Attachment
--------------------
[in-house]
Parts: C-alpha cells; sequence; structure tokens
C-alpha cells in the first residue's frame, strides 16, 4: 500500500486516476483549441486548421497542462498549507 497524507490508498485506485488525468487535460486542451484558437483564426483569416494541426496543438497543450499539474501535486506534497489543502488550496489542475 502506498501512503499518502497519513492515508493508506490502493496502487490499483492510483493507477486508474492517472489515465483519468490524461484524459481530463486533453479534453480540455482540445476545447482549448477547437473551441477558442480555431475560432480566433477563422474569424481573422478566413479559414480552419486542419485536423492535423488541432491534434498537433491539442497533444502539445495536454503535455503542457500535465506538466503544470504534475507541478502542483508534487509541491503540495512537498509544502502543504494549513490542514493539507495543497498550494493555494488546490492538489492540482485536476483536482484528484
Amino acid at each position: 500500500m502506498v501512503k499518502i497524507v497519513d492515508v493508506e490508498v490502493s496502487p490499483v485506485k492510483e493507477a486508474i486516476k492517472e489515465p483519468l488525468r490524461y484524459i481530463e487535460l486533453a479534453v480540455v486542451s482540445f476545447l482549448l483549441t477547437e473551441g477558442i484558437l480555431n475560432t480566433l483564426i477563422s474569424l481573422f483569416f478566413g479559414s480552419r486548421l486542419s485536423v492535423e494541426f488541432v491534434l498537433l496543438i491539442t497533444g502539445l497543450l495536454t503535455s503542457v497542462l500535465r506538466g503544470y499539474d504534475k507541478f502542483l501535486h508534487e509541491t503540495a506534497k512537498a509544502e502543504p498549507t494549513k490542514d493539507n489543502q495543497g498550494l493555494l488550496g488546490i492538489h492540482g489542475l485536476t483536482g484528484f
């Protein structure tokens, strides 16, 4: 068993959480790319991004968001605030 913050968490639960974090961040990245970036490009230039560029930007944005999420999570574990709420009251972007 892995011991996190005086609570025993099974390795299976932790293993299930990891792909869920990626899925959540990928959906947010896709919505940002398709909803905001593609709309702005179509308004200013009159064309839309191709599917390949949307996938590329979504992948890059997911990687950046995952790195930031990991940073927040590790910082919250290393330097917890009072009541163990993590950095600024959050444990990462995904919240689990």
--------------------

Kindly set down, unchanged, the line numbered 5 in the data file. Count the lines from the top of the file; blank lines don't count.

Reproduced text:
């Protein structure tokens, strides 16, 4: 068993959480790319991004968001605030 913050968490639960974090961040990245970036490009230039560029930007944005999420999570574990709420009251972007 892995011991996190005086609570025993099974390795299976932790293993299930990891792909869920990626899925959540990928959906947010896709919505940002398709909803905001593609709309702005179509308004200013009159064309839309191709599917390949949307996938590329979504992948890059997911990687950046995952790195930031990991940073927040590790910082919250290393330097917890009072009541163990993590950095600024959050444990990462995904919240689990």